Inheritance of resistance to tomato anthracnose caused by Colletotrichum coccodes (Wallr.) S.J. Hughes was evaluated in parental, F1, F2, and backcross populations developed from crosses between adapted resistant (88B147) and susceptible (90L24) tomato (Lycopersicon esculentum Mill.) breeding lines. Resistance was evaluated via measurement of lesion diameters in fruit collected from field-grown plants and puncture inoculated in a shaded greenhouse. Backcross and F2 populations exhibited continuous distributions suggesting multigenic control of anthracnose resistance. Anthracnose resistance was partially dominant to susceptibility. Using generation means analysis, gene action in these populations was best explained by an additive-dominance model with additive × additive epistatic effects. A broad-sense heritability (H) of 0.42 and narrow-sense heritability (h2) of 0.004 was estimated for resistance to C. coccodes. One gene or linkage group was estimated to control segregation for anthracnose resistance in the cross of 90L24 × 88B147.
John R. Stommel and Kathleen G. Haynes
Douglas V. Shaw and Kirk D. Larson
The genetic opportunity for selection of early fruiting strawberry cultivars was evaluated using seedling populations from the Univ. of California (UC) breeding program in three years. Narrow-sense heritabilities for early season yield and for the proportion of an individual's total yield expressed early were moderate (h2 = 0.24-0.53) and broad-sense heritabilities were slightly larger (H2 = 0.31-0.70), suggesting the presence of some nonadditive genetic variance for these traits. These two traits were genetically correlated with each other (rg = 0.78-0.98), but only early yield was consistently genetically correlated with seasonal yield (rg = 0.52-0.82). Selection was performed for each trait using an index on full-sib family means and individual phenotypic values in two of the three years, and predicted response was compared with that obtained using vegetatively propagated runner plants from selected genotypes in the subsequent fruiting season. Statistically significant (P < 0.05) selection response was obtained in one of two years for each trait, and combined analysis demonstrated highly significant (P < 0.01) response for both traits. However, realized response over all traits and years was just 27.3% of that predicted based on the estimated heritabilities and applied selection intensities. These results suggest that selection for early yield should be based at least in part on runner plant evaluations rather than exclusively on seedling performance.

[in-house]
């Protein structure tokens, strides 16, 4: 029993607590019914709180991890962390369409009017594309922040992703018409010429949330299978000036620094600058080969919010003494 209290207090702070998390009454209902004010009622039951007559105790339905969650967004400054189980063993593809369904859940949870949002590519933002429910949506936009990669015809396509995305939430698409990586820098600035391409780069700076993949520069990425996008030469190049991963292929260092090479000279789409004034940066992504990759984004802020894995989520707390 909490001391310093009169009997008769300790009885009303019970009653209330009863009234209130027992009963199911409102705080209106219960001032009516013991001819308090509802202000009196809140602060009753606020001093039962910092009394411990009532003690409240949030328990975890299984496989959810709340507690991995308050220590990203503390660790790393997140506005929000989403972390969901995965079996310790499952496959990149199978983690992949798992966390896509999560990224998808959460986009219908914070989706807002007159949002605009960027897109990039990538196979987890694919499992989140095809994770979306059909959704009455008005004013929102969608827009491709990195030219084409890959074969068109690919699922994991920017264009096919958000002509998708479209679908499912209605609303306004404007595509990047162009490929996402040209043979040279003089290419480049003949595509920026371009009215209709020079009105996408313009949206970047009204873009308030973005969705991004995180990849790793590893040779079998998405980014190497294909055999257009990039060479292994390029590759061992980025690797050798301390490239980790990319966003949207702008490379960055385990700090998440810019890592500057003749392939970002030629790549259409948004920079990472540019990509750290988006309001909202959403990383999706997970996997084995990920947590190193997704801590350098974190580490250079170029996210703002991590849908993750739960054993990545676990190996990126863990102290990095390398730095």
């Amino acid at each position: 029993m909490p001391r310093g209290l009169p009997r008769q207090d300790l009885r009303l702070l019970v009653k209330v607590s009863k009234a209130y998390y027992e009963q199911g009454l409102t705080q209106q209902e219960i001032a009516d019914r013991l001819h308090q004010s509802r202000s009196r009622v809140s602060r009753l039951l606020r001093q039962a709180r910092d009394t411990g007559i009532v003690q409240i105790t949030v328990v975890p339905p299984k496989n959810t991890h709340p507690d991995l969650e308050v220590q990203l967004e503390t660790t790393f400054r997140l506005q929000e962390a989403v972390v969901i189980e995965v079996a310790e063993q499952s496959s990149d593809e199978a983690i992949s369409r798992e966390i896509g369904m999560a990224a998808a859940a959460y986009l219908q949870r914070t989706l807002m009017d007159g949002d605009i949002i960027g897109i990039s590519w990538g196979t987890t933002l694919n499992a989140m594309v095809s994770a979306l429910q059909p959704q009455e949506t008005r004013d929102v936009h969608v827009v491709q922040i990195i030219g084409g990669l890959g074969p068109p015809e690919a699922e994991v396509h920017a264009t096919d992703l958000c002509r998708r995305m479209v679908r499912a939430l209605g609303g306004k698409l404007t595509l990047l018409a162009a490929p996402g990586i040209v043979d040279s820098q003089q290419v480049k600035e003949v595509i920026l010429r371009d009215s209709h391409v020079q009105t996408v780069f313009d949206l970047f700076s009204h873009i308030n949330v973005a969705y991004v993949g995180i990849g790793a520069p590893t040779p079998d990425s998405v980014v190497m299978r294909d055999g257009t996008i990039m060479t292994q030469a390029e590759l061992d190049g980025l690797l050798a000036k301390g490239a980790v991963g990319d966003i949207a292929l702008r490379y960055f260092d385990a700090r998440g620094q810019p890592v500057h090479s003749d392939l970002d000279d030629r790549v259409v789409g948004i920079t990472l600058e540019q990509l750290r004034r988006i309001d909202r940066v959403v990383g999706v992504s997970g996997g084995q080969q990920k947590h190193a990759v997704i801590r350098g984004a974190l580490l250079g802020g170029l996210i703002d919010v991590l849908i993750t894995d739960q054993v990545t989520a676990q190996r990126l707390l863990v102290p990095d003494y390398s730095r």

Bong-kyoo Kim, Don R. La Bonte, Christopher A. Clark, and Mario I. Buteler